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Benjamin Chavis, Jr. speaks to UNC students about freedom fighting

Dr. Benjamin Chavis, Jr. told students they have the power to make a difference in their communities. 

Chavis, founder of the National African American Leadership Summit and leader of the historic Wilmington Ten group, spoke on Tuesday about freedom fighting and how social workers can make the nation a better place. 

When Chavis was 24 years old, he was sentenced to 34 years in prison for the fire bombing of a Wilmington grocery store. In 1980, his conviction, and those of the other nine people involved, was overturned due to prosecutorial misconduct. 

“Prosecutorial misconduct wasn’t just in the Wilmington Ten case,” Chavis said. "Prosecutorial misconduct was in Ferguson. Prosecutorial misconduct was in New York."

Chavis explained that during his time in prison he witnessed racism but found that everyone was part of the same human family.

“I fundamentally learned while I was unjustly incarcerated as a member of the Wilmington Ten, I learned the importance of the oneness of humanity,” Chavis said. 

Chavis spoke to a diverse mixture of UNC students, faculty, and visitors about how to improve the quality of others' lives.

“I believe the ultimate paradigm of a social worker is to become a freedom fighting social worker,” said Chavis.

Chavis made it clear that he did not mean for people to resort to violence to secure their freedom.

“We have to arm ourselves with truth, with intellect, with research,” Chavis said.

Freshman Denise Blanco-Duran said that Chavis’ lecture gave her hope and motivation. 

“(He’s) a person that has an amazing life trajectory that we can learn from and it's just amazing and a good opportunity to be here and be part of this,” Duran said.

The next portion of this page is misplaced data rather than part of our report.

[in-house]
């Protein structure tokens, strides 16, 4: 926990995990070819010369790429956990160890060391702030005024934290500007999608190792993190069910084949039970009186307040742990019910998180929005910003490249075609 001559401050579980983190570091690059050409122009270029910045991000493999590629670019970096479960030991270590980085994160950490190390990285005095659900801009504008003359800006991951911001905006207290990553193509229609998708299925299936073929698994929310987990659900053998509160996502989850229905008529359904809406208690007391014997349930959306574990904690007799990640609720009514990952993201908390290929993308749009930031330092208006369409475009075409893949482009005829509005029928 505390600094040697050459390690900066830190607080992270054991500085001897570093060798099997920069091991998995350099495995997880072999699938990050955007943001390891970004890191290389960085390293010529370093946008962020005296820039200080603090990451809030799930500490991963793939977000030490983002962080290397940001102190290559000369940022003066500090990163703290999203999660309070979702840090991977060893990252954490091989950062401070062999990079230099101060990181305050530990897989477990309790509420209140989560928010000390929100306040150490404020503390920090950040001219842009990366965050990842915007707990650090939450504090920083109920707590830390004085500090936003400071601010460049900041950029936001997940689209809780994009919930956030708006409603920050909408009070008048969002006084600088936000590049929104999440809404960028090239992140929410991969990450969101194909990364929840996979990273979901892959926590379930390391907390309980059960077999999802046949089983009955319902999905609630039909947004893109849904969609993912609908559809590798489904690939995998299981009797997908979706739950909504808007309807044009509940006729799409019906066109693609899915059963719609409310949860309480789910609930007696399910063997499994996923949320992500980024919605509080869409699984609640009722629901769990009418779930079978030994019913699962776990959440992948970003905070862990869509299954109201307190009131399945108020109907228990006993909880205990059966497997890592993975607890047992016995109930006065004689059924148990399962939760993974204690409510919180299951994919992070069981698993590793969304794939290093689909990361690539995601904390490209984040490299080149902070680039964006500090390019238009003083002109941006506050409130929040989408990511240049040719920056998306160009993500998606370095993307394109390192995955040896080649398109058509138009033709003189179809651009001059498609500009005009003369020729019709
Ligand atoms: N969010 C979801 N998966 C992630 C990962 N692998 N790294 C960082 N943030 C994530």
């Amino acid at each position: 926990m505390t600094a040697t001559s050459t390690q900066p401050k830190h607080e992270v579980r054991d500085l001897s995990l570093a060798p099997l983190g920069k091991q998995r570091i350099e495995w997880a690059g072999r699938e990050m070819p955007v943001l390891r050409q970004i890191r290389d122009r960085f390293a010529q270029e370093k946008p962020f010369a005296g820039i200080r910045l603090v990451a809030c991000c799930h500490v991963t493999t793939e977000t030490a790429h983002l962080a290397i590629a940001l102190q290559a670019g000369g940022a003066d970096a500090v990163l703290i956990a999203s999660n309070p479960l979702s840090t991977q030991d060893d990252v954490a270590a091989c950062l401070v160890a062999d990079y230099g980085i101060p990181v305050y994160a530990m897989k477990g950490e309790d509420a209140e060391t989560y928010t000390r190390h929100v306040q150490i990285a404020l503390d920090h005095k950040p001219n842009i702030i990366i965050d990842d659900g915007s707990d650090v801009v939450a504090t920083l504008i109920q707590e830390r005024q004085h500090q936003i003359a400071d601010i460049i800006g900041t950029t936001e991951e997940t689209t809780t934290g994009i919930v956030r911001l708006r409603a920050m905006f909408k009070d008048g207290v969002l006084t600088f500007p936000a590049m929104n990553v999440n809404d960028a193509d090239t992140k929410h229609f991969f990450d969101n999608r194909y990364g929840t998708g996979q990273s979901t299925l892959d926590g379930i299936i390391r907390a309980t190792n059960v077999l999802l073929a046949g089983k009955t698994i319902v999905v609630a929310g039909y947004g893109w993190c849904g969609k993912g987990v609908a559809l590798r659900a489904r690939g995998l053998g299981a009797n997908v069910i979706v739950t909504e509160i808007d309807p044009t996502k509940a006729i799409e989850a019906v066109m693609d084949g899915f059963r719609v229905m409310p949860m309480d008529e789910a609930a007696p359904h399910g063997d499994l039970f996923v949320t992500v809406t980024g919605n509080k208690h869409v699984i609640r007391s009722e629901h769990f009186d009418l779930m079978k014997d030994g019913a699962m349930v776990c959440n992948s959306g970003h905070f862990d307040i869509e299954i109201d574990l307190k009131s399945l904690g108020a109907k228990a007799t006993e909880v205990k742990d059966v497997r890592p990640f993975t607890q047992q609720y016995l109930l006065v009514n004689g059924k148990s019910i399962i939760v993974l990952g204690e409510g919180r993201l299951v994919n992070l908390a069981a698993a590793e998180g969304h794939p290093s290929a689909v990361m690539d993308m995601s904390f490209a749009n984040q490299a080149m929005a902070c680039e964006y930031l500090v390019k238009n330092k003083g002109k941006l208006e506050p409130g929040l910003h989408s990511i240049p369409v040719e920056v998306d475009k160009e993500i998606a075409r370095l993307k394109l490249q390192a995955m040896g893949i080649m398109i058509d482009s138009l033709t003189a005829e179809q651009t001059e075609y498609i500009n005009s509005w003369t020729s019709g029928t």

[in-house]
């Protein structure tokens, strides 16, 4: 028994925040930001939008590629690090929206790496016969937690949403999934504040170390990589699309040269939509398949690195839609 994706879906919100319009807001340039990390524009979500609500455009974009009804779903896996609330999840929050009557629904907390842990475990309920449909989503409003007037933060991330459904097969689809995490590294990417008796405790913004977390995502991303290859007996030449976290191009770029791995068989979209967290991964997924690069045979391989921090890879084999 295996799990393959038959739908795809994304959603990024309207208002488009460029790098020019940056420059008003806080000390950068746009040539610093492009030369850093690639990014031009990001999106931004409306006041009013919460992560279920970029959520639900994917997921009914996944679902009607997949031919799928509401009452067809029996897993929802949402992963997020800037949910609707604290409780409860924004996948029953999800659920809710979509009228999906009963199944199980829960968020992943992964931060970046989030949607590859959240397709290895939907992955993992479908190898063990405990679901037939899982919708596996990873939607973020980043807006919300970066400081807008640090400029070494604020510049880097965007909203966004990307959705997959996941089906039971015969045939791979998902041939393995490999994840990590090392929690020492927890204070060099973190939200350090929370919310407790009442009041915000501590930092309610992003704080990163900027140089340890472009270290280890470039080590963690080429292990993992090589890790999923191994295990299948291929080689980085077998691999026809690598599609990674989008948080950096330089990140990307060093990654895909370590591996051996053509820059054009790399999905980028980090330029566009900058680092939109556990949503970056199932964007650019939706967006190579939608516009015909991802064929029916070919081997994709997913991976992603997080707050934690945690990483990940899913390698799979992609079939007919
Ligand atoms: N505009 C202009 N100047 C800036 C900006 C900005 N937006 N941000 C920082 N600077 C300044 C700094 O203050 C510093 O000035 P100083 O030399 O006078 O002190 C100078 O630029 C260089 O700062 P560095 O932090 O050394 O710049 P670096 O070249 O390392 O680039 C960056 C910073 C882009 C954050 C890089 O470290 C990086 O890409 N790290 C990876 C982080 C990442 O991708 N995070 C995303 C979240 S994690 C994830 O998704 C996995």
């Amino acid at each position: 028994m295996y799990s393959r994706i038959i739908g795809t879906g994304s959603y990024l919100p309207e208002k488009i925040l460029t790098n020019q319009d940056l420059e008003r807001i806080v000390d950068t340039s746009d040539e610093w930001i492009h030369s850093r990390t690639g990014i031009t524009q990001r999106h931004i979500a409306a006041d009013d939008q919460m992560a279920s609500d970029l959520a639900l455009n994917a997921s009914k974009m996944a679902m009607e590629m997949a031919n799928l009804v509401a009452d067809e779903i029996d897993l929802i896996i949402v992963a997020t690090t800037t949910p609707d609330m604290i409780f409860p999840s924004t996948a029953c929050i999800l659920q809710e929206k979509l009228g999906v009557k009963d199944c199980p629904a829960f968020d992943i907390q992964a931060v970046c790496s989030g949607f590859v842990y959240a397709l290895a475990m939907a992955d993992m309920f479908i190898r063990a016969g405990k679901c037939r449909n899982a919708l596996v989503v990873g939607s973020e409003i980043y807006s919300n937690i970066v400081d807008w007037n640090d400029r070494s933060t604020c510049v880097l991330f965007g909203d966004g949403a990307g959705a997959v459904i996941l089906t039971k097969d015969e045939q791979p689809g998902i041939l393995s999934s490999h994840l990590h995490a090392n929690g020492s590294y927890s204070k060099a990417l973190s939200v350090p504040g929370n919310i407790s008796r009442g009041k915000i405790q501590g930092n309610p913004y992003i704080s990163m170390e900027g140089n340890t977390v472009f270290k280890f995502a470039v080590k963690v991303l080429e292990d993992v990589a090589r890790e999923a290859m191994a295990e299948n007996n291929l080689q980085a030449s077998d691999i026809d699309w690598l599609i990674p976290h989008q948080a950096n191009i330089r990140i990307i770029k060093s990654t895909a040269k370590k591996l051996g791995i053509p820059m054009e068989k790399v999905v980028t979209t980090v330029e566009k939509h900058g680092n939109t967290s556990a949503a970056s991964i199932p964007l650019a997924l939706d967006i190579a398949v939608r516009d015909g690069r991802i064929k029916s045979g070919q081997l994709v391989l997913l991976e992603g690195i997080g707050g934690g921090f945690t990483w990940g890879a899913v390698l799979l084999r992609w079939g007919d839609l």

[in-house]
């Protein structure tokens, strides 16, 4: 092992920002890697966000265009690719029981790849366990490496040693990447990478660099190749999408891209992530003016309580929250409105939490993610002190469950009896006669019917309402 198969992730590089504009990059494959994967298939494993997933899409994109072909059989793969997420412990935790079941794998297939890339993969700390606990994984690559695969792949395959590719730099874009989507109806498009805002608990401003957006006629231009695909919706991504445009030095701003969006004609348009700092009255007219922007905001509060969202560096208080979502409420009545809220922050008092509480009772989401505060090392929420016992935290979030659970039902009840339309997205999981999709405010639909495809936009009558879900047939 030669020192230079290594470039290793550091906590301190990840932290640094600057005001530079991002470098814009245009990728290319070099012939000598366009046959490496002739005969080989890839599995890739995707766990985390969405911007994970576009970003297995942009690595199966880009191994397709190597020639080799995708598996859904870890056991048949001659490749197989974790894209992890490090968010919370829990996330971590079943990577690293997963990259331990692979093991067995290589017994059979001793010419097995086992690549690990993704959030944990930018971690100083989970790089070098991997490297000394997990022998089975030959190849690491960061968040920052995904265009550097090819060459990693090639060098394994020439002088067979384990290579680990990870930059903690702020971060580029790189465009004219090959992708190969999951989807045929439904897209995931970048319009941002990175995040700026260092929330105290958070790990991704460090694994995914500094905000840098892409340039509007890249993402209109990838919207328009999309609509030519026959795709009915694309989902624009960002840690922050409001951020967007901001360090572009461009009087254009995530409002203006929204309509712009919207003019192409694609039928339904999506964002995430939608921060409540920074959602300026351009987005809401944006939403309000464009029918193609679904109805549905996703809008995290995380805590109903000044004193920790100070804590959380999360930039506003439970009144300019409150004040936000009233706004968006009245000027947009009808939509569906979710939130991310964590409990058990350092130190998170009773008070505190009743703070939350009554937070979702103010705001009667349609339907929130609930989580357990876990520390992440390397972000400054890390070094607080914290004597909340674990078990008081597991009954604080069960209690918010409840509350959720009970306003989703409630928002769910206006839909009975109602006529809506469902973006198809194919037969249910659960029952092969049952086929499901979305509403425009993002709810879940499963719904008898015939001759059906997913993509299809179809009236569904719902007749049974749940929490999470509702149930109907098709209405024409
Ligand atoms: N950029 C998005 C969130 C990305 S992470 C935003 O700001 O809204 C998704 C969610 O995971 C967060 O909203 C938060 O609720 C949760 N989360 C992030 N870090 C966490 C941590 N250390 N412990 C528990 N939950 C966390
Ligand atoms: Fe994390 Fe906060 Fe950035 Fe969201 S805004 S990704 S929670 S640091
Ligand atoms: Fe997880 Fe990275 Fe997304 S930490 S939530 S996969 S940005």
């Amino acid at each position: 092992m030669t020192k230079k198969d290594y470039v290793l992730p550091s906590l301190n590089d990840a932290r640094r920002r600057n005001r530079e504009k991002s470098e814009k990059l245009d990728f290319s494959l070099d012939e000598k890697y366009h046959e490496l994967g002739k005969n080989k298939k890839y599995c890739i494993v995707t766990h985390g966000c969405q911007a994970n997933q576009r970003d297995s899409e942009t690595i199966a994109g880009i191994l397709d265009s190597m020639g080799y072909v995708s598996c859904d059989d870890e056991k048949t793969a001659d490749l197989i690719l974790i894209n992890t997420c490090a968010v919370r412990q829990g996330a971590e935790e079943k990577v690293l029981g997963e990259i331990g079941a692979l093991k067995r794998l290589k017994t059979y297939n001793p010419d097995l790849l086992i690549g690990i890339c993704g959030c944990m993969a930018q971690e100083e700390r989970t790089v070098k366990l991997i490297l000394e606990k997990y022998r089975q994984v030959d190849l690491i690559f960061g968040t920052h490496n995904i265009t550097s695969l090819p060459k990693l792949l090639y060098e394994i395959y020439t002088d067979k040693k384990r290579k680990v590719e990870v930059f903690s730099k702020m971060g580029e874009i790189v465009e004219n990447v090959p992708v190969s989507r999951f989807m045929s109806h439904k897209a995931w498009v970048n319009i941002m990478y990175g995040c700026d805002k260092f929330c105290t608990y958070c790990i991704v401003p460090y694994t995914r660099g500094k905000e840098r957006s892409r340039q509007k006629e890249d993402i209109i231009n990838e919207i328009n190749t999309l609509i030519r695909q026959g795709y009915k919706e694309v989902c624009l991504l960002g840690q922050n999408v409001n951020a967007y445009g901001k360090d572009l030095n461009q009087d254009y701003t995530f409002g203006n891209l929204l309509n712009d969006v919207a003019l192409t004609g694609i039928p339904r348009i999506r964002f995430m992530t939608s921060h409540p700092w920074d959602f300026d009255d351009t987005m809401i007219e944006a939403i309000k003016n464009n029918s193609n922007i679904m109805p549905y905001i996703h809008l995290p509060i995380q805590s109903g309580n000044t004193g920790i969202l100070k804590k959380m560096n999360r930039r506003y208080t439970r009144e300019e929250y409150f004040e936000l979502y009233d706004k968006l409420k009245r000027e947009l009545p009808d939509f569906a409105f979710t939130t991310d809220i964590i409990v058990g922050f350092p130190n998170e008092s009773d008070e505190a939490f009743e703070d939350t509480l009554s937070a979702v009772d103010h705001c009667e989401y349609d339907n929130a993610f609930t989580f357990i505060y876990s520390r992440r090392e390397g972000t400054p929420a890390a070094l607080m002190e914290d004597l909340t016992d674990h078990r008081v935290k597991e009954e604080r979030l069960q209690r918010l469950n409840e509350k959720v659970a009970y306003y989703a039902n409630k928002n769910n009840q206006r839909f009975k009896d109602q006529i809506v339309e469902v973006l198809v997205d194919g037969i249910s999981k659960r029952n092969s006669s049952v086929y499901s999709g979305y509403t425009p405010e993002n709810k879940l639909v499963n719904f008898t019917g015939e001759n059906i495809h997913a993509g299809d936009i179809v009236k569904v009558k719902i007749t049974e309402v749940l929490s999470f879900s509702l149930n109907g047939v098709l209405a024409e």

Chavis said an impetus behind the civil rights movement occurred in North Carolina, in reference to the 1960 sit-ins at N.C. Agricultural & Technical State University. 

“I am very proud of the young people in Ferguson. I am very proud of the young people in New York,” Chavis said. “I am very proud of the young people around the country that, by creating a hashtag that says black lives matter, understood that all lives matter.”

Blake Rosser, who attended the lecture, was there because of his interest in social justice. 

“He has a surprisingly positive outlook and optimistic outlook considering what he’s been through, but that’s probably why he’s been so successful — being able to maintain the optimism,” Rosser said.

Chavis urged students to not stay comfortable — as members of a university, he said, they should go forth and make a difference.

“Whether you’re in applied science or social science, we use the knowledge that we obtain not just for ourselves, but we use the knowledge that we obtain to make the quality of life for all people better,” Chavis said.

“Difficulties don’t give us a license to be silent.”

university@dailytarheel.com

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